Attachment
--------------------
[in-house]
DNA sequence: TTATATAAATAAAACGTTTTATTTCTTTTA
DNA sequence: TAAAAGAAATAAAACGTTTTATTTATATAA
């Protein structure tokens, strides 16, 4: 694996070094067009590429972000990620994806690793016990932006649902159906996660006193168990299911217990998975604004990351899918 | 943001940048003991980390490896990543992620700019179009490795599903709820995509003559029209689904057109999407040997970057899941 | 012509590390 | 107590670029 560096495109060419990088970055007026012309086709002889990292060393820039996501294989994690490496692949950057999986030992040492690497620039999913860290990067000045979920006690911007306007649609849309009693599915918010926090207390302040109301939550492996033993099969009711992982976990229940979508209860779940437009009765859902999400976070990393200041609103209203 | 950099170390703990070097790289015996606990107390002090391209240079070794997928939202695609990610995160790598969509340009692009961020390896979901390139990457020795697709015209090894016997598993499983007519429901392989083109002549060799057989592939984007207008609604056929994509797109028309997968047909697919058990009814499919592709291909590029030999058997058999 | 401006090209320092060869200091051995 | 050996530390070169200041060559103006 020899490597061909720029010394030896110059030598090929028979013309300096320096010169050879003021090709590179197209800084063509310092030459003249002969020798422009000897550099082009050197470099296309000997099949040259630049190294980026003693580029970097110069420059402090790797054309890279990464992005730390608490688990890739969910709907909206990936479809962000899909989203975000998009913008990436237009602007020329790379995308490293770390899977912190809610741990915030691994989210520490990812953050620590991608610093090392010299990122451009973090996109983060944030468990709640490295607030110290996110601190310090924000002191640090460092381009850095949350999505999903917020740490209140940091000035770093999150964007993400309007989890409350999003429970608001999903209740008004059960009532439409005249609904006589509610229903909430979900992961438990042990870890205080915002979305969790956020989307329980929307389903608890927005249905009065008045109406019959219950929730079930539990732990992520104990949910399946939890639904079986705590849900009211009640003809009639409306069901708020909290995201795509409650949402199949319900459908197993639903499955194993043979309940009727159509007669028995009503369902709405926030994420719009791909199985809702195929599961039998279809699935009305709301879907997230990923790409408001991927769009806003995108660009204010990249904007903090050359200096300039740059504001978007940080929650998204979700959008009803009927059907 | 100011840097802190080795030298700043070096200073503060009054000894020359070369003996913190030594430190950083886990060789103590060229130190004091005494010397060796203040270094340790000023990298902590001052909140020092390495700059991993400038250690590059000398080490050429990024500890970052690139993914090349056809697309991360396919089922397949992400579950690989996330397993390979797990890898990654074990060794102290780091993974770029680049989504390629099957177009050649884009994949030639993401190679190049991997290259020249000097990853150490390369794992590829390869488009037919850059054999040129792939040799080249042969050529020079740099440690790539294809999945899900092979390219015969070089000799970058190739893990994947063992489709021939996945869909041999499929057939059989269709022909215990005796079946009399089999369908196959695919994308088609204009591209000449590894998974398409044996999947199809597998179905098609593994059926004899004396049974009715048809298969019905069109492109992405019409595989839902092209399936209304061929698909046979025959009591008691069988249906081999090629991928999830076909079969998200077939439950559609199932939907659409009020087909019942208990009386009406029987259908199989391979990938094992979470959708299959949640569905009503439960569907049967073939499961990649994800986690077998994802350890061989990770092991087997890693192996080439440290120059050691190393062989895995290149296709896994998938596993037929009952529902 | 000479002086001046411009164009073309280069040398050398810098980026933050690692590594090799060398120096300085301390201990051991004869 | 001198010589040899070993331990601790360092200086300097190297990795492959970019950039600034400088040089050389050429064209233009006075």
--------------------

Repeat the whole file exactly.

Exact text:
[in-house]
DNA sequence: TTATATAAATAAAACGTTTTATTTCTTTTA
DNA sequence: TAAAAGAAATAAAACGTTTTATTTATATAA
């Protein structure tokens, strides 16, 4: 694996070094067009590429972000990620994806690793016990932006649902159906996660006193168990299911217990998975604004990351899918 | 943001940048003991980390490896990543992620700019179009490795599903709820995509003559029209689904057109999407040997970057899941 | 012509590390 | 107590670029 560096495109060419990088970055007026012309086709002889990292060393820039996501294989994690490496692949950057999986030992040492690497620039999913860290990067000045979920006690911007306007649609849309009693599915918010926090207390302040109301939550492996033993099969009711992982976990229940979508209860779940437009009765859902999400976070990393200041609103209203 | 950099170390703990070097790289015996606990107390002090391209240079070794997928939202695609990610995160790598969509340009692009961020390896979901390139990457020795697709015209090894016997598993499983007519429901392989083109002549060799057989592939984007207008609604056929994509797109028309997968047909697919058990009814499919592709291909590029030999058997058999 | 401006090209320092060869200091051995 | 050996530390070169200041060559103006 020899490597061909720029010394030896110059030598090929028979013309300096320096010169050879003021090709590179197209800084063509310092030459003249002969020798422009000897550099082009050197470099296309000997099949040259630049190294980026003693580029970097110069420059402090790797054309890279990464992005730390608490688990890739969910709907909206990936479809962000899909989203975000998009913008990436237009602007020329790379995308490293770390899977912190809610741990915030691994989210520490990812953050620590991608610093090392010299990122451009973090996109983060944030468990709640490295607030110290996110601190310090924000002191640090460092381009850095949350999505999903917020740490209140940091000035770093999150964007993400309007989890409350999003429970608001999903209740008004059960009532439409005249609904006589509610229903909430979900992961438990042990870890205080915002979305969790956020989307329980929307389903608890927005249905009065008045109406019959219950929730079930539990732990992520104990949910399946939890639904079986705590849900009211009640003809009639409306069901708020909290995201795509409650949402199949319900459908197993639903499955194993043979309940009727159509007669028995009503369902709405926030994420719009791909199985809702195929599961039998279809699935009305709301879907997230990923790409408001991927769009806003995108660009204010990249904007903090050359200096300039740059504001978007940080929650998204979700959008009803009927059907 | 100011840097802190080795030298700043070096200073503060009054000894020359070369003996913190030594430190950083886990060789103590060229130190004091005494010397060796203040270094340790000023990298902590001052909140020092390495700059991993400038250690590059000398080490050429990024500890970052690139993914090349056809697309991360396919089922397949992400579950690989996330397993390979797990890898990654074990060794102290780091993974770029680049989504390629099957177009050649884009994949030639993401190679190049991997290259020249000097990853150490390369794992590829390869488009037919850059054999040129792939040799080249042969050529020079740099440690790539294809999945899900092979390219015969070089000799970058190739893990994947063992489709021939996945869909041999499929057939059989269709022909215990005796079946009399089999369908196959695919994308088609204009591209000449590894998974398409044996999947199809597998179905098609593994059926004899004396049974009715048809298969019905069109492109992405019409595989839902092209399936209304061929698909046979025959009591008691069988249906081999090629991928999830076909079969998200077939439950559609199932939907659409009020087909019942208990009386009406029987259908199989391979990938094992979470959708299959949640569905009503439960569907049967073939499961990649994800986690077998994802350890061989990770092991087997890693192996080439440290120059050691190393062989895995290149296709896994998938596993037929009952529902 | 000479002086001046411009164009073309280069040398050398810098980026933050690692590594090799060398120096300085301390201990051991004869 | 001198010589040899070993331990601790360092200086300097190297990795492959970019950039600034400088040089050389050429064209233009006075």